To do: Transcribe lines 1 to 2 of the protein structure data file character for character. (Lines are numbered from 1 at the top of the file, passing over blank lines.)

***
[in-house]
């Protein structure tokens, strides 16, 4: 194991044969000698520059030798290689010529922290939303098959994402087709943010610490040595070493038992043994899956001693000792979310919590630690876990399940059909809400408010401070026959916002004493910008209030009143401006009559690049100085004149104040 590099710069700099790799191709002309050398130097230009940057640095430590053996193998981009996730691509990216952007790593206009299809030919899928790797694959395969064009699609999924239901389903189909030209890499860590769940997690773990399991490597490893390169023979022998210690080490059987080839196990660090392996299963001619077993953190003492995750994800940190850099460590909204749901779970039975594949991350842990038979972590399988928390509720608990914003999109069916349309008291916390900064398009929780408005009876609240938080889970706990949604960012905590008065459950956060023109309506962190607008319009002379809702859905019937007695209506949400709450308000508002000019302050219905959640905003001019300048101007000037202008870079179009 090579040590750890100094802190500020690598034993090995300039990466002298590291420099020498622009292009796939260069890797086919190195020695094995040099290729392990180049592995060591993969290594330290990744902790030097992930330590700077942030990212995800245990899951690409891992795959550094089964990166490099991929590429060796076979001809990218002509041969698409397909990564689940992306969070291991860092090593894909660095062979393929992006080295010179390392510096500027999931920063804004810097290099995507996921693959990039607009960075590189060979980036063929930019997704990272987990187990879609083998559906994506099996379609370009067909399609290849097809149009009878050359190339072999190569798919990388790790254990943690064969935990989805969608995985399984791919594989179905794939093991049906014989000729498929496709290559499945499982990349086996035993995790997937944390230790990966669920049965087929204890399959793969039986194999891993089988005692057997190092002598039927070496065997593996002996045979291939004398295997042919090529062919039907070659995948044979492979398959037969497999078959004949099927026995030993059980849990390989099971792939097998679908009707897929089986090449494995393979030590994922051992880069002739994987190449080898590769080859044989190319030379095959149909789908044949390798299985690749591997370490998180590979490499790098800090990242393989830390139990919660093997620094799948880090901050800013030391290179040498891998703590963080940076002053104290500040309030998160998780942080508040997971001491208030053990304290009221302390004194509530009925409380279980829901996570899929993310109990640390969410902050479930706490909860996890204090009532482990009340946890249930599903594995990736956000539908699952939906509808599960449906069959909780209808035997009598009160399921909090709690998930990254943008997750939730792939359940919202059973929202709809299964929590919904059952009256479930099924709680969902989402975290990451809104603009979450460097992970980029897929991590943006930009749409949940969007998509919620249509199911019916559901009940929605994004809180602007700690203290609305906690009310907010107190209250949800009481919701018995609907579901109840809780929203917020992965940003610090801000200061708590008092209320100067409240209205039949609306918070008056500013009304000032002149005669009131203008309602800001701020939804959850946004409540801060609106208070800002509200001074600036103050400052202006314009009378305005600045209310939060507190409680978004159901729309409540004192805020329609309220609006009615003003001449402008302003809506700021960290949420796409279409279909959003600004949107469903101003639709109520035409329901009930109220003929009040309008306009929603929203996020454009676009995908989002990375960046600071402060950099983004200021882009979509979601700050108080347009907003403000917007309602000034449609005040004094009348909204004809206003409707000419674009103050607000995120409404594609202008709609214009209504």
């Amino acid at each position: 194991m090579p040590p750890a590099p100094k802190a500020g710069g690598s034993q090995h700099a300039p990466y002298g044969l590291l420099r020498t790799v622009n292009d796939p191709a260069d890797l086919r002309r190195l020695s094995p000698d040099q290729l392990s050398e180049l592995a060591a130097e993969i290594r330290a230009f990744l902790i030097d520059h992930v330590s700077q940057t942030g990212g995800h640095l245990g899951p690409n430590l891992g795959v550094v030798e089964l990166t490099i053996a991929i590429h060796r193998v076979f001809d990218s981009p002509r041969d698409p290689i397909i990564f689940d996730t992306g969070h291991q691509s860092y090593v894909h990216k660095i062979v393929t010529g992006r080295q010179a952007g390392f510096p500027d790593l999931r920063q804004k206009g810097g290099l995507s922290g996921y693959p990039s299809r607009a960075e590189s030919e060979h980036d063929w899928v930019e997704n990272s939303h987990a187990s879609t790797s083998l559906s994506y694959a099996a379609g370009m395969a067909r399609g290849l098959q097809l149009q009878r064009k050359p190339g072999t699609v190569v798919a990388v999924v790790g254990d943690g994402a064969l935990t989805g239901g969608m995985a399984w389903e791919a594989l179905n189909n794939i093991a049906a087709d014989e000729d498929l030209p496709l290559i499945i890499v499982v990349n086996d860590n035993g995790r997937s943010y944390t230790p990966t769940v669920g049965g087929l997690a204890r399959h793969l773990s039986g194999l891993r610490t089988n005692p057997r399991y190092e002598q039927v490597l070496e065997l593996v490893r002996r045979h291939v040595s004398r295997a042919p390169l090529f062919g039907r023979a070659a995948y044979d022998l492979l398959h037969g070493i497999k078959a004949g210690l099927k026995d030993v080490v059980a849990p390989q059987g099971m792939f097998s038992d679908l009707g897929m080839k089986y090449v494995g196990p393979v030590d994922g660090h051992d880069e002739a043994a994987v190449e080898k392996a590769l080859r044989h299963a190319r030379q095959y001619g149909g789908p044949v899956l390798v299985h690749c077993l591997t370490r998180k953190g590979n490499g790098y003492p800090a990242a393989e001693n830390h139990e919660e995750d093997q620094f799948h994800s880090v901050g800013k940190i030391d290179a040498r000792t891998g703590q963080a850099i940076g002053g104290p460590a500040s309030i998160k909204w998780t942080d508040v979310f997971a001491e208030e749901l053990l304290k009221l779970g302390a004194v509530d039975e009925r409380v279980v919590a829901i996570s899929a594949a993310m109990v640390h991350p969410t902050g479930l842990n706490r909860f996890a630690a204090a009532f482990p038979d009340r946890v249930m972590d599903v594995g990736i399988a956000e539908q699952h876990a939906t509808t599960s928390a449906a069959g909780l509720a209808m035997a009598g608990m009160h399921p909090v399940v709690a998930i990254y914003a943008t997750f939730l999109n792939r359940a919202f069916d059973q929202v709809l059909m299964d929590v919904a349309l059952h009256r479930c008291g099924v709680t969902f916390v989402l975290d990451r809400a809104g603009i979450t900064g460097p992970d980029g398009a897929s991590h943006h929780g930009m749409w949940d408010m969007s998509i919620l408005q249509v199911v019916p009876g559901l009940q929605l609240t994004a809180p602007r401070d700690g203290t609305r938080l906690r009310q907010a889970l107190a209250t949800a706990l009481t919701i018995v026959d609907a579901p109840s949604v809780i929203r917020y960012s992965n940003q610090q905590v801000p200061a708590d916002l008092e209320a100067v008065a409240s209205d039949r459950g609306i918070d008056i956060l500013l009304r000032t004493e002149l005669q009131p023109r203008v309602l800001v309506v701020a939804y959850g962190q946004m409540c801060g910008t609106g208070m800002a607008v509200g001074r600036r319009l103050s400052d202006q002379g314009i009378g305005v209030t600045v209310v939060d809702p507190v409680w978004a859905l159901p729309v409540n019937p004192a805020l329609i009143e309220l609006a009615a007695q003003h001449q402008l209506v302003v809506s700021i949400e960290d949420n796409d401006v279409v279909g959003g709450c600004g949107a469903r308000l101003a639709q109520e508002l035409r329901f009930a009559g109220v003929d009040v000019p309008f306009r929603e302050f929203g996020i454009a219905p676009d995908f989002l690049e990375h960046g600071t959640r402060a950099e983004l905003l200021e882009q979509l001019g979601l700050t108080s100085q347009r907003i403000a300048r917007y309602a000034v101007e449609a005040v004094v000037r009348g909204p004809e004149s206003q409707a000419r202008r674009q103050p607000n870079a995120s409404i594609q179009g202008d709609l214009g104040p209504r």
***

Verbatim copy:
[in-house]
């Protein structure tokens, strides 16, 4: 194991044969000698520059030798290689010529922290939303098959994402087709943010610490040595070493038992043994899956001693000792979310919590630690876990399940059909809400408010401070026959916002004493910008209030009143401006009559690049100085004149104040 590099710069700099790799191709002309050398130097230009940057640095430590053996193998981009996730691509990216952007790593206009299809030919899928790797694959395969064009699609999924239901389903189909030209890499860590769940997690773990399991490597490893390169023979022998210690080490059987080839196990660090392996299963001619077993953190003492995750994800940190850099460590909204749901779970039975594949991350842990038979972590399988928390509720608990914003999109069916349309008291916390900064398009929780408005009876609240938080889970706990949604960012905590008065459950956060023109309506962190607008319009002379809702859905019937007695209506949400709450308000508002000019302050219905959640905003001019300048101007000037202008870079179009 090579040590750890100094802190500020690598034993090995300039990466002298590291420099020498622009292009796939260069890797086919190195020695094995040099290729392990180049592995060591993969290594330290990744902790030097992930330590700077942030990212995800245990899951690409891992795959550094089964990166490099991929590429060796076979001809990218002509041969698409397909990564689940992306969070291991860092090593894909660095062979393929992006080295010179390392510096500027999931920063804004810097290099995507996921693959990039607009960075590189060979980036063929930019997704990272987990187990879609083998559906994506099996379609370009067909399609290849097809149009009878050359190339072999190569798919990388790790254990943690064969935990989805969608995985399984791919594989179905794939093991049906014989000729498929496709290559499945499982990349086996035993995790997937944390230790990966669920049965087929204890399959793969039986194999891993089988005692057997190092002598039927070496065997593996002996045979291939004398295997042919090529062919039907070659995948044979492979398959037969497999078959004949099927026995030993059980849990390989099971792939097998679908009707897929089986090449494995393979030590994922051992880069002739994987190449080898590769080859044989190319030379095959149909789908044949390798299985690749591997370490998180590979490499790098800090990242393989830390139990919660093997620094799948880090901050800013030391290179040498891998703590963080940076002053104290500040309030998160998780942080508040997971001491208030053990304290009221302390004194509530009925409380279980829901996570899929993310109990640390969410902050479930706490909860996890204090009532482990009340946890249930599903594995990736956000539908699952939906509808599960449906069959909780209808035997009598009160399921909090709690998930990254943008997750939730792939359940919202059973929202709809299964929590919904059952009256479930099924709680969902989402975290990451809104603009979450460097992970980029897929991590943006930009749409949940969007998509919620249509199911019916559901009940929605994004809180602007700690203290609305906690009310907010107190209250949800009481919701018995609907579901109840809780929203917020992965940003610090801000200061708590008092209320100067409240209205039949609306918070008056500013009304000032002149005669009131203008309602800001701020939804959850946004409540801060609106208070800002509200001074600036103050400052202006314009009378305005600045209310939060507190409680978004159901729309409540004192805020329609309220609006009615003003001449402008302003809506700021960290949420796409279409279909959003600004949107469903101003639709109520035409329901009930109220003929009040309008306009929603929203996020454009676009995908989002990375960046600071402060950099983004200021882009979509979601700050108080347009907003403000917007309602000034449609005040004094009348909204004809206003409707000419674009103050607000995120409404594609202008709609214009209504």